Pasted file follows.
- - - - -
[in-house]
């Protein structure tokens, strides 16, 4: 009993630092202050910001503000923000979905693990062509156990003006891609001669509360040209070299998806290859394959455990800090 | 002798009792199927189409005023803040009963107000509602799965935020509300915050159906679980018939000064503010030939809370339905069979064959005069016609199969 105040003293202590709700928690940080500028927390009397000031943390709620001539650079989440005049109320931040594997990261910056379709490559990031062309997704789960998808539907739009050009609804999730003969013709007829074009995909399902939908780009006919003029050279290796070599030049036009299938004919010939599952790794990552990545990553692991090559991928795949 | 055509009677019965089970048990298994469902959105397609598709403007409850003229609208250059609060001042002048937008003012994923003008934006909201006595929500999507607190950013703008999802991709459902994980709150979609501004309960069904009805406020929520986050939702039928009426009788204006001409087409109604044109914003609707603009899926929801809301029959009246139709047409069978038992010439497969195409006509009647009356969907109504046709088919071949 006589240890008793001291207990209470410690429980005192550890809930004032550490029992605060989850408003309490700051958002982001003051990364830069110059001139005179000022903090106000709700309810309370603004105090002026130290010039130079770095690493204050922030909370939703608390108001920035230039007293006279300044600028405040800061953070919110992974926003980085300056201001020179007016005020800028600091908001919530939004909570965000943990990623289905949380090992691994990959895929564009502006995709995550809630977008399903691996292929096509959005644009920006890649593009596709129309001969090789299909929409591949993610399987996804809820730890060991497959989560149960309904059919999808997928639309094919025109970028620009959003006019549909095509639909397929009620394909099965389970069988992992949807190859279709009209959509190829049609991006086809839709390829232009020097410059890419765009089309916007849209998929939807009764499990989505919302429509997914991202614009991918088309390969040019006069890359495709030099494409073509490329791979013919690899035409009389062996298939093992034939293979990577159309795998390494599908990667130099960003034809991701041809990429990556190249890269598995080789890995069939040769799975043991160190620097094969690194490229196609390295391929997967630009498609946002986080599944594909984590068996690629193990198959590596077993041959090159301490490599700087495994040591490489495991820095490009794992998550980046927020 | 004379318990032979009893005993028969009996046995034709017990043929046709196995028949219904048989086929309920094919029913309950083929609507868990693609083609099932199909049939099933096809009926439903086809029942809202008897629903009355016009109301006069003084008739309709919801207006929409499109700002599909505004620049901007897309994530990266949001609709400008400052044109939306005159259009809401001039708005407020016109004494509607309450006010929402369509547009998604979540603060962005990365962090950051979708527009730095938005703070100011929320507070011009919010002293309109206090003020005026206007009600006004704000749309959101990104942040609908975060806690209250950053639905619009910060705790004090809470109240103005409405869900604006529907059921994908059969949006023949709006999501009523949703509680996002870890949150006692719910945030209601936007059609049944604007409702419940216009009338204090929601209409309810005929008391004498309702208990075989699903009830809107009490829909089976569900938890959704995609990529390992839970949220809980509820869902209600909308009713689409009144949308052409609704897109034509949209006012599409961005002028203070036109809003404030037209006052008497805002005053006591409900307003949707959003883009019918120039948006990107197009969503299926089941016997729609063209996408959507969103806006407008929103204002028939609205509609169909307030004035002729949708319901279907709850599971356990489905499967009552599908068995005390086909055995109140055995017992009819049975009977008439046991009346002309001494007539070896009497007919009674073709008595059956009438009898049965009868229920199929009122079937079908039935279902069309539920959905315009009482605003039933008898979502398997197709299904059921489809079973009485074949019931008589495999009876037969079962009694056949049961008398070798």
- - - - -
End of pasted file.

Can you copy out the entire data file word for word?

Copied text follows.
[in-house]
């Protein structure tokens, strides 16, 4: 009993630092202050910001503000923000979905693990062509156990003006891609001669509360040209070299998806290859394959455990800090 | 002798009792199927189409005023803040009963107000509602799965935020509300915050159906679980018939000064503010030939809370339905069979064959005069016609199969 105040003293202590709700928690940080500028927390009397000031943390709620001539650079989440005049109320931040594997990261910056379709490559990031062309997704789960998808539907739009050009609804999730003969013709007829074009995909399902939908780009006919003029050279290796070599030049036009299938004919010939599952790794990552990545990553692991090559991928795949 | 055509009677019965089970048990298994469902959105397609598709403007409850003229609208250059609060001042002048937008003012994923003008934006909201006595929500999507607190950013703008999802991709459902994980709150979609501004309960069904009805406020929520986050939702039928009426009788204006001409087409109604044109914003609707603009899926929801809301029959009246139709047409069978038992010439497969195409006509009647009356969907109504046709088919071949 006589240890008793001291207990209470410690429980005192550890809930004032550490029992605060989850408003309490700051958002982001003051990364830069110059001139005179000022903090106000709700309810309370603004105090002026130290010039130079770095690493204050922030909370939703608390108001920035230039007293006279300044600028405040800061953070919110992974926003980085300056201001020179007016005020800028600091908001919530939004909570965000943990990623289905949380090992691994990959895929564009502006995709995550809630977008399903691996292929096509959005644009920006890649593009596709129309001969090789299909929409591949993610399987996804809820730890060991497959989560149960309904059919999808997928639309094919025109970028620009959003006019549909095509639909397929009620394909099965389970069988992992949807190859279709009209959509190829049609991006086809839709390829232009020097410059890419765009089309916007849209998929939807009764499990989505919302429509997914991202614009991918088309390969040019006069890359495709030099494409073509490329791979013919690899035409009389062996298939093992034939293979990577159309795998390494599908990667130099960003034809991701041809990429990556190249890269598995080789890995069939040769799975043991160190620097094969690194490229196609390295391929997967630009498609946002986080599944594909984590068996690629193990198959590596077993041959090159301490490599700087495994040591490489495991820095490009794992998550980046927020 | 004379318990032979009893005993028969009996046995034709017990043929046709196995028949219904048989086929309920094919029913309950083929609507868990693609083609099932199909049939099933096809009926439903086809029942809202008897629903009355016009109301006069003084008739309709919801207006929409499109700002599909505004620049901007897309994530990266949001609709400008400052044109939306005159259009809401001039708005407020016109004494509607309450006010929402369509547009998604979540603060962005990365962090950051979708527009730095938005703070100011929320507070011009919010002293309109206090003020005026206007009600006004704000749309959101990104942040609908975060806690209250950053639905619009910060705790004090809470109240103005409405869900604006529907059921994908059969949006023949709006999501009523949703509680996002870890949150006692719910945030209601936007059609049944604007409702419940216009009338204090929601209409309810005929008391004498309702208990075989699903009830809107009490829909089976569900938890959704995609990529390992839970949220809980509820869902209600909308009713689409009144949308052409609704897109034509949209006012599409961005002028203070036109809003404030037209006052008497805002005053006591409900307003949707959003883009019918120039948006990107197009969503299926089941016997729609063209996408959507969103806006407008929103204002028939609205509609169909307030004035002729949708319901279907709850599971356990489905499967009552599908068995005390086909055995109140055995017992009819049975009977008439046991009346002309001494007539070896009497007919009674073709008595059956009438009898049965009868229920199929009122079937079908039935279902069309539920959905315009009482605003039933008898979502398997197709299904059921489809079973009485074949019931008589495999009876037969079962009694056949049961008398070798």